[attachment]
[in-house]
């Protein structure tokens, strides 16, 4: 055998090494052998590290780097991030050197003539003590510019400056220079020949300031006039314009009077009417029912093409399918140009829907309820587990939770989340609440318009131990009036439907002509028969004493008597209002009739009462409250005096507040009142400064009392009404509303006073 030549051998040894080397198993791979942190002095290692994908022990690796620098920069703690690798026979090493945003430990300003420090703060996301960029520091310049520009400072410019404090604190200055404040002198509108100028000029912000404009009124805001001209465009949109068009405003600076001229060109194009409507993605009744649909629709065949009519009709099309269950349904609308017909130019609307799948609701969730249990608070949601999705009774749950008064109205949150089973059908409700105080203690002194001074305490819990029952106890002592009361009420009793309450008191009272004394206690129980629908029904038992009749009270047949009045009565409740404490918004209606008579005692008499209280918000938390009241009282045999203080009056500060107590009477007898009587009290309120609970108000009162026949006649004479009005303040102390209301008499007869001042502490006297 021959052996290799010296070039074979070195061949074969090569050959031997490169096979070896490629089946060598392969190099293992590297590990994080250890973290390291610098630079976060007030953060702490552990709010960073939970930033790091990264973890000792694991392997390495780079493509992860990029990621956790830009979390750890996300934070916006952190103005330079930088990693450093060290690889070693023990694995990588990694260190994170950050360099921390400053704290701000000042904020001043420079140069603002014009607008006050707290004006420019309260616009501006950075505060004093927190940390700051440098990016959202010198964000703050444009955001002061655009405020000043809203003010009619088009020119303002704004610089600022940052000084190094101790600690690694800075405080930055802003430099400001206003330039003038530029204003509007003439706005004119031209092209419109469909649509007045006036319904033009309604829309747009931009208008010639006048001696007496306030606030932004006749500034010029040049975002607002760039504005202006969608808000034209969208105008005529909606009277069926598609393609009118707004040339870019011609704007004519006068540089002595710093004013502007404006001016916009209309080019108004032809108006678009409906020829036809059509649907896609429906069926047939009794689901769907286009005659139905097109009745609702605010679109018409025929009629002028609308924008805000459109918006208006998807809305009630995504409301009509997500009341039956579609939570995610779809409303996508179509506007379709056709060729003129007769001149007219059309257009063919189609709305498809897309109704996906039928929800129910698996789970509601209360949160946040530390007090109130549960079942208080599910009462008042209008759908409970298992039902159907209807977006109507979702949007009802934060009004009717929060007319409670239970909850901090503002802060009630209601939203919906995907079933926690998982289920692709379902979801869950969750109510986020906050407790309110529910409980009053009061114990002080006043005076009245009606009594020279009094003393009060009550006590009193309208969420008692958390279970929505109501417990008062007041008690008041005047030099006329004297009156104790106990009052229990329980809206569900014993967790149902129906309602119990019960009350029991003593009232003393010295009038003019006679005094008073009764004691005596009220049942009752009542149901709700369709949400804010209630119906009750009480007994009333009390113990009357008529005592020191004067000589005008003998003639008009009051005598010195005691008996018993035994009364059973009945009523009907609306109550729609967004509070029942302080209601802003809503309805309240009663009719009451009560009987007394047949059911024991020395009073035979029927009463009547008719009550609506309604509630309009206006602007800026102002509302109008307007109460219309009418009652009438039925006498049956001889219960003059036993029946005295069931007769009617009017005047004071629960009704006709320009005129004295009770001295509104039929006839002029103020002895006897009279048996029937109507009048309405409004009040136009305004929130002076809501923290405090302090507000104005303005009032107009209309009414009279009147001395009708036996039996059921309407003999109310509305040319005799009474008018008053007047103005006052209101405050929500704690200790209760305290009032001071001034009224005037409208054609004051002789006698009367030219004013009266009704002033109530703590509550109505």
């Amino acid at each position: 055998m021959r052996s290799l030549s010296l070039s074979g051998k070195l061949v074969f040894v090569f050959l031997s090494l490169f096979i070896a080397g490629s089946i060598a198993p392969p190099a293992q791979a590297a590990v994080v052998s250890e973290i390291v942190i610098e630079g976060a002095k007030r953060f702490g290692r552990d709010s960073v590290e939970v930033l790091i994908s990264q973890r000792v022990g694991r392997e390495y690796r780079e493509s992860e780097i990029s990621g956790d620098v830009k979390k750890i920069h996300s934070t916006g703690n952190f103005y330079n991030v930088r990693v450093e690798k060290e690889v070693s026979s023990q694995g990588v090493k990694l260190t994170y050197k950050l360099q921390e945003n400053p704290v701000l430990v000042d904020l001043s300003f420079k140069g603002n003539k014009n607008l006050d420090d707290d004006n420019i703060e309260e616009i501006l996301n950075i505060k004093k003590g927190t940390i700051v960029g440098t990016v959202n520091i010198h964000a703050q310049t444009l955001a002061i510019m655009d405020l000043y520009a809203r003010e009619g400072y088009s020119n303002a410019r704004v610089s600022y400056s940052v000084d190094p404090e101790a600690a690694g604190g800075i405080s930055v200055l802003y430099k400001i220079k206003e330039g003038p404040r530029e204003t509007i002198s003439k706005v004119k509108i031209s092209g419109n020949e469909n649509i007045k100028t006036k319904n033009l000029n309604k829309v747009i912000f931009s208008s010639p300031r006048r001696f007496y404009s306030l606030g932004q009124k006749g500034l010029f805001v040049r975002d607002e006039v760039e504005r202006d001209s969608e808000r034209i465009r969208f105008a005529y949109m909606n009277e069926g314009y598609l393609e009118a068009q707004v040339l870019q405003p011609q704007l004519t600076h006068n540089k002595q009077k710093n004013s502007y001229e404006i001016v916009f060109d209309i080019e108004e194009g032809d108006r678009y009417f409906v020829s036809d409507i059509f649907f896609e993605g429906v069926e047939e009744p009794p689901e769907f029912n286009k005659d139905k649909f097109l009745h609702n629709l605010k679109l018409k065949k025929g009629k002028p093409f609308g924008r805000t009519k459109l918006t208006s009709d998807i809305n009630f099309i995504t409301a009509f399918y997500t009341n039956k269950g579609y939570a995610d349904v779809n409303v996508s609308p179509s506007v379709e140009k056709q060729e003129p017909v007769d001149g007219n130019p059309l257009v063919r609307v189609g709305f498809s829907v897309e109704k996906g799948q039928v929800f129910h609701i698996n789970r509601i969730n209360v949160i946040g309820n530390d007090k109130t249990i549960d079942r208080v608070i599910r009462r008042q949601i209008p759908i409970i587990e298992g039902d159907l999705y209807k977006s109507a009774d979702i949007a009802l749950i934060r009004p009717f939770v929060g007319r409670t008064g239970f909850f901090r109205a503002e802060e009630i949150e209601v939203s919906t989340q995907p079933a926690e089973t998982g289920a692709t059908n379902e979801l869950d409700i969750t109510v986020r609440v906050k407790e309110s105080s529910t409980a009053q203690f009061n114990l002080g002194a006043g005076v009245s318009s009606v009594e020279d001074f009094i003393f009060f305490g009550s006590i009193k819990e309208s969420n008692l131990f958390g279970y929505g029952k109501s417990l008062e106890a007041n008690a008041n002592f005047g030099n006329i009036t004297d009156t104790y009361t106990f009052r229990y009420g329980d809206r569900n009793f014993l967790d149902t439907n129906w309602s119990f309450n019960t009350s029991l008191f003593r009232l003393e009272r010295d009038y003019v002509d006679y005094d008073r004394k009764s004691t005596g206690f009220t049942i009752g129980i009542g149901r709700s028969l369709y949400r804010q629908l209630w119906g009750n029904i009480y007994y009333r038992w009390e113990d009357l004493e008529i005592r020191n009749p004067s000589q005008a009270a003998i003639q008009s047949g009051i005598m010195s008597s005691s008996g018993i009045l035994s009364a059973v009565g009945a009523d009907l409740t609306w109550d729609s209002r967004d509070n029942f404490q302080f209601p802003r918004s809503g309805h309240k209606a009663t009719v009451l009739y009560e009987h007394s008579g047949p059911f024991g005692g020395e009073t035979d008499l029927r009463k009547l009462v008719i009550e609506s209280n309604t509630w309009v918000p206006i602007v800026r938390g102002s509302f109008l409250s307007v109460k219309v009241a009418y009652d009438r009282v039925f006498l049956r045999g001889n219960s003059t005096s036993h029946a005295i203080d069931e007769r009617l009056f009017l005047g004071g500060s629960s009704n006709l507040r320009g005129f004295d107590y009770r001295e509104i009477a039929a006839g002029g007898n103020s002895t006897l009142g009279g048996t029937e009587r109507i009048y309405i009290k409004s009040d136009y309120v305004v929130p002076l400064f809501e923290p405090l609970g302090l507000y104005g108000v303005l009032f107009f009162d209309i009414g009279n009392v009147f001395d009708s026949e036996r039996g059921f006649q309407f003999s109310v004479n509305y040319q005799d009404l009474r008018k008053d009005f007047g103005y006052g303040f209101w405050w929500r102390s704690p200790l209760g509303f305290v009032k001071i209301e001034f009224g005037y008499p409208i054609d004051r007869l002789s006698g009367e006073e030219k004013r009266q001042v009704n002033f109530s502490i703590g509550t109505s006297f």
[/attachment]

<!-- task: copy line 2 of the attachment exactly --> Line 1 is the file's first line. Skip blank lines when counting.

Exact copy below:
């Protein structure tokens, strides 16, 4: 055998090494052998590290780097991030050197003539003590510019400056220079020949300031006039314009009077009417029912093409399918140009829907309820587990939770989340609440318009131990009036439907002509028969004493008597209002009739009462409250005096507040009142400064009392009404509303006073 030549051998040894080397198993791979942190002095290692994908022990690796620098920069703690690798026979090493945003430990300003420090703060996301960029520091310049520009400072410019404090604190200055404040002198509108100028000029912000404009009124805001001209465009949109068009405003600076001229060109194009409507993605009744649909629709065949009519009709099309269950349904609308017909130019609307799948609701969730249990608070949601999705009774749950008064109205949150089973059908409700105080203690002194001074305490819990029952106890002592009361009420009793309450008191009272004394206690129980629908029904038992009749009270047949009045009565409740404490918004209606008579005692008499209280918000938390009241009282045999203080009056500060107590009477007898009587009290309120609970108000009162026949006649004479009005303040102390209301008499007869001042502490006297 021959052996290799010296070039074979070195061949074969090569050959031997490169096979070896490629089946060598392969190099293992590297590990994080250890973290390291610098630079976060007030953060702490552990709010960073939970930033790091990264973890000792694991392997390495780079493509992860990029990621956790830009979390750890996300934070916006952190103005330079930088990693450093060290690889070693023990694995990588990694260190994170950050360099921390400053704290701000000042904020001043420079140069603002014009607008006050707290004006420019309260616009501006950075505060004093927190940390700051440098990016959202010198964000703050444009955001002061655009405020000043809203003010009619088009020119303002704004610089600022940052000084190094101790600690690694800075405080930055802003430099400001206003330039003038530029204003509007003439706005004119031209092209419109469909649509007045006036319904033009309604829309747009931009208008010639006048001696007496306030606030932004006749500034010029040049975002607002760039504005202006969608808000034209969208105008005529909606009277069926598609393609009118707004040339870019011609704007004519006068540089002595710093004013502007404006001016916009209309080019108004032809108006678009409906020829036809059509649907896609429906069926047939009794689901769907286009005659139905097109009745609702605010679109018409025929009629002028609308924008805000459109918006208006998807809305009630995504409301009509997500009341039956579609939570995610779809409303996508179509506007379709056709060729003129007769001149007219059309257009063919189609709305498809897309109704996906039928929800129910698996789970509601209360949160946040530390007090109130549960079942208080599910009462008042209008759908409970298992039902159907209807977006109507979702949007009802934060009004009717929060007319409670239970909850901090503002802060009630209601939203919906995907079933926690998982289920692709379902979801869950969750109510986020906050407790309110529910409980009053009061114990002080006043005076009245009606009594020279009094003393009060009550006590009193309208969420008692958390279970929505109501417990008062007041008690008041005047030099006329004297009156104790106990009052229990329980809206569900014993967790149902129906309602119990019960009350029991003593009232003393010295009038003019006679005094008073009764004691005596009220049942009752009542149901709700369709949400804010209630119906009750009480007994009333009390113990009357008529005592020191004067000589005008003998003639008009009051005598010195005691008996018993035994009364059973009945009523009907609306109550729609967004509070029942302080209601802003809503309805309240009663009719009451009560009987007394047949059911024991020395009073035979029927009463009547008719009550609506309604509630309009206006602007800026102002509302109008307007109460219309009418009652009438039925006498049956001889219960003059036993029946005295069931007769009617009017005047004071629960009704006709320009005129004295009770001295509104039929006839002029103020002895006897009279048996029937109507009048309405409004009040136009305004929130002076809501923290405090302090507000104005303005009032107009209309009414009279009147001395009708036996039996059921309407003999109310509305040319005799009474008018008053007047103005006052209101405050929500704690200790209760305290009032001071001034009224005037409208054609004051002789006698009367030219004013009266009704002033109530703590509550109505």